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How to Get a Business Credit Card

A business credit card is a financial tool small business owners should seriously consider. Unlike cash-on-hand, a business credit card gives you increased purchasing power to finance purchases your company needs, potential sign-up bonuses and rewards, and more detailed bookkeeping features, which is always helpful come tax time. And a business credit card will likely have a higher credit limit than a personal credit card—and it’s always a smart move to keep personal and business finances separate, anyway!

The financial and operational benefits that come with a business credit card shouldn’t be overlooked. Here’s a quick overview of how to apply for one for your small business.

Requirements for getting a business credit card

To apply for a business credit card, you’re not required to have a certain business structure, like an LLC or S Corp.—you can be a sole proprietorship and apply for a card! This makes the financial tool of a business credit card available to those who freelance, do contract work, or run a side hustle.

Each lender will have their own list of requirements to apply for a business credit card. However, almost all of them will ask for your personal and business credit reports. If your business doesn’t have its own credit report yet, that’s okay! The lender, or card issuer, will then require a personal guarantee, which makes you personally liable for any balance or outstanding debt owed if your business can’t pay it.

Before you begin applying for cards, it’s smart to have this information already gathered and easy to find:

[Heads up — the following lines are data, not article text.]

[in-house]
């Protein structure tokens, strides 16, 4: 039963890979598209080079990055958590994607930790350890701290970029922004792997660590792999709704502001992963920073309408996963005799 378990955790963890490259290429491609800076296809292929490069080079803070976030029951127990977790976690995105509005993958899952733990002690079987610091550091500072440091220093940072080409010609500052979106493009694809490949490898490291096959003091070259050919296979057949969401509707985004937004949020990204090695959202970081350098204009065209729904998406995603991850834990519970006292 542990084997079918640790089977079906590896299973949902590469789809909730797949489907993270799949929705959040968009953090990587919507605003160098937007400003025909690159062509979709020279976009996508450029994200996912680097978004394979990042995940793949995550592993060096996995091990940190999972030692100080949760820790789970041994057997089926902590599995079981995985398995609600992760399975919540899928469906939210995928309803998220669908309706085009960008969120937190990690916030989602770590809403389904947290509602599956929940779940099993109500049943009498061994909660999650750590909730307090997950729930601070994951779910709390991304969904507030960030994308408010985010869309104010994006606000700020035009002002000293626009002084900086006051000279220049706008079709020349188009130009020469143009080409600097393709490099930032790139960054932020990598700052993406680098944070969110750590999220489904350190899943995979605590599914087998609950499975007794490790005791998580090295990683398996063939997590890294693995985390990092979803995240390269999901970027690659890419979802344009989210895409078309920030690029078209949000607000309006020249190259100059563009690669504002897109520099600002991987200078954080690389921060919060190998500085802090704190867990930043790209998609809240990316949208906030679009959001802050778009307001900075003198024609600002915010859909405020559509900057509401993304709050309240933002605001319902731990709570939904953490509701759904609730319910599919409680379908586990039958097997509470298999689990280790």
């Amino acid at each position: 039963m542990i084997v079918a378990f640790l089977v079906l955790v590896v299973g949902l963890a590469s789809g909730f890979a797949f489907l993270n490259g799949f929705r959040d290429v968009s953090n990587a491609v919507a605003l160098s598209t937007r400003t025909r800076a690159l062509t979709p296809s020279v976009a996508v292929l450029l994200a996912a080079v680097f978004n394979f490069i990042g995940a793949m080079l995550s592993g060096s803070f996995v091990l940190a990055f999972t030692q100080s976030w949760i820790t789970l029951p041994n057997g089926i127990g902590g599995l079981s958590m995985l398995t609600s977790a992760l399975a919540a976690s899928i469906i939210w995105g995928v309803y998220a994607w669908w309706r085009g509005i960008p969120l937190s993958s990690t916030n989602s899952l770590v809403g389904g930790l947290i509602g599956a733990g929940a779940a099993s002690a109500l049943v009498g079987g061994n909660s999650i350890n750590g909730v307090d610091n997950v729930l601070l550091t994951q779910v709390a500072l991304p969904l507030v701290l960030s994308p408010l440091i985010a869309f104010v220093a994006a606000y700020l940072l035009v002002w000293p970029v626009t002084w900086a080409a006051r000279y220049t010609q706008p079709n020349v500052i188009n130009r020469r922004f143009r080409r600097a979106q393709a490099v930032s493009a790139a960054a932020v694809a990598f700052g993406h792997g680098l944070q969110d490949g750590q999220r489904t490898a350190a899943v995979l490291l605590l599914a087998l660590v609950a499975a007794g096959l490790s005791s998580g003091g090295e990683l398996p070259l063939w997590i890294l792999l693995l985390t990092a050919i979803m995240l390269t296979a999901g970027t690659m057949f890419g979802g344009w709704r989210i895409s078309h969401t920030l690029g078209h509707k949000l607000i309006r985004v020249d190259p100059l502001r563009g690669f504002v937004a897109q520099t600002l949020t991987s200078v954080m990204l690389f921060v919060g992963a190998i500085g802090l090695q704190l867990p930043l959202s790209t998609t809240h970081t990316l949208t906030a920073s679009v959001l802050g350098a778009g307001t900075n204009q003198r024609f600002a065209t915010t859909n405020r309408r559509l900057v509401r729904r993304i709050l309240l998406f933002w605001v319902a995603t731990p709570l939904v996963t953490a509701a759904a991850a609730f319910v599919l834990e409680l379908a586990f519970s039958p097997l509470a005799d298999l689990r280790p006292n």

• Your personal information, including Social Security number, home address, email, phone number, annual income, and monthly rent or mortgage payment
  • Business information, including business name, legal structure, industry type, address, phone number, annual revenue, number of employees, years in business, estimated monthly spending, and either employer identification number (EIN) or your Social Security number

How to apply

There are actually a few more steps before you start applying for cards, and they could affect when you apply.

First, check your personal credit report, correct any errors, and improve your score as much as possible through good credit-building habits like making all bill payments on time and charging a low percentage of your total overall credit limit each month. You can access your report for free once a year from each of the three credit bureaus (Experian, Equifax, TransUnion) or by visiting

The second pre-step to applying is to research your options. Consider your business needs—if saving money is most important right now, look for a card with no annual fee and a low interest rate; if you would benefit more from rewards like airline miles or discounts on hotels, find a card with those benefits.

Here are other factors you should consider:

  • Card type (secured, unsecured, low-interest, etc.)
  • Annual percentage rate (APR)
  • Introductory interest rate
  • Promotional interest rate
  • Fees (annual, late payment, foreign transaction, cash advance, etc.)
  • Rewards (points, airline miles, hotel stays, cash back, etc.)
  • Eligibility requirements (credit score, business income, etc.)
  • Credit reporting (the card should report to business credit agencies to build business credit separate from your personal report)

Remember to look for a business credit card from your local credit union.

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